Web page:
“Many people with ASD are unaware of the dangers associated with traffic or other unsafe conditions. When a child with autism unexpectedly wanders from the home, parents greatest concern is that their child might be harmed or die as a consequence,” explained Autism Speaks Chief Science Officer Geraldine Dawson, Ph.D. “We need to understand how to prevent wandering and how to quickly and effectively respond when a child is lost after wandering from the home or school. These measures could save children's lives.”

There is little to no formal data collection on autism-specific wandering/elopement. So it is unknown how frequently it occurs, in what environments it occurs, how many deaths or injuries can be attributed to wandering/elopement incidents, why the incidents may have taken place, or what strategies may be most effective to prevent wandering- or elopement-related injuries and fatalities.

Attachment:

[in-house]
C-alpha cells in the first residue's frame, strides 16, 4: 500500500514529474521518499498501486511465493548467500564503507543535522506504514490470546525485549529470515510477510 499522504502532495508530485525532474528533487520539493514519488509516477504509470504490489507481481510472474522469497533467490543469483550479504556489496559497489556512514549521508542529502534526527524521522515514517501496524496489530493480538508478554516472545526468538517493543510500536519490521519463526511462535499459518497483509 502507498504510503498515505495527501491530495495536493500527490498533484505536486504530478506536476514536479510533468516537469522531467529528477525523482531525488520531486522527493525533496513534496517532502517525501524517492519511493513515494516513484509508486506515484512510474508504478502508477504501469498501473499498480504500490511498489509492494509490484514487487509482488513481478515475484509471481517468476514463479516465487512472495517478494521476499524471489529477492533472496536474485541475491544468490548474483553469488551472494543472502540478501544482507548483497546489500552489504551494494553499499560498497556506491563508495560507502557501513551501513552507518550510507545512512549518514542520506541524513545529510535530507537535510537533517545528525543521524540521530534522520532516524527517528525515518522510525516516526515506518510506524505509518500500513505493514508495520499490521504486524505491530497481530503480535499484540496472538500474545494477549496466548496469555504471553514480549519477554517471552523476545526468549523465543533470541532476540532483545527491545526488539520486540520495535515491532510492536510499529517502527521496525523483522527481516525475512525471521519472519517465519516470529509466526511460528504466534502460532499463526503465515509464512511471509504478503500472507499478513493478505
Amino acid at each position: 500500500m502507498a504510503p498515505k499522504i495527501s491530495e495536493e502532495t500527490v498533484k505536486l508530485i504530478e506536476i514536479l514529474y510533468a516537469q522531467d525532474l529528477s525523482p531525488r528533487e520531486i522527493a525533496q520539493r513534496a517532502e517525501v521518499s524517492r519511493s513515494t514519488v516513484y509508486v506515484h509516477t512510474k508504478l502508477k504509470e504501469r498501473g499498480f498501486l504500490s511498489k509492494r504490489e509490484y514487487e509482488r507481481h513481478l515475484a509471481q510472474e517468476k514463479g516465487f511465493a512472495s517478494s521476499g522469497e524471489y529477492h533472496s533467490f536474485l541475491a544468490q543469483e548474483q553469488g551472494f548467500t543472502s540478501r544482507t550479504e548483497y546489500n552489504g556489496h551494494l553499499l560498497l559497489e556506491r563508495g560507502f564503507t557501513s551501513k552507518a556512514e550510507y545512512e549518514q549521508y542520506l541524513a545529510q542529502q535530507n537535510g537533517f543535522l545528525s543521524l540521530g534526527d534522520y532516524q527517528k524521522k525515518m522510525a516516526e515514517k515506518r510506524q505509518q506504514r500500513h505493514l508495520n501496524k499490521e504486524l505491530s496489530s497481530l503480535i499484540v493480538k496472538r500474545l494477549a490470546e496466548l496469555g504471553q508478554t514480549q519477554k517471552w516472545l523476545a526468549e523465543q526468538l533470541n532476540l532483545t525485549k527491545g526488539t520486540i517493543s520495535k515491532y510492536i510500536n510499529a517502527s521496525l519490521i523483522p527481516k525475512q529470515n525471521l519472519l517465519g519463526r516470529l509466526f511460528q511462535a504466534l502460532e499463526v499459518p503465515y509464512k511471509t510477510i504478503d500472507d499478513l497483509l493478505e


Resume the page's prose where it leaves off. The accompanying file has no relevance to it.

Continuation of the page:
In addition to supporting this coding for ASD wandering, Autism Speaks calls on the Department of HHS to:

  • Collect data on ASD-related wandering/elopement behavior
  • Explore and research the potential need for and utility of an alert system similar to the AMBER alert or Silver alert, but tailored to the specific needs and characteristics of children under the age of 18 with autism who wander/elope, to help families and communities rapidly locate children with autism who have wandered/eloped
  • Develop and test programs to prevent wandering/elopement incidents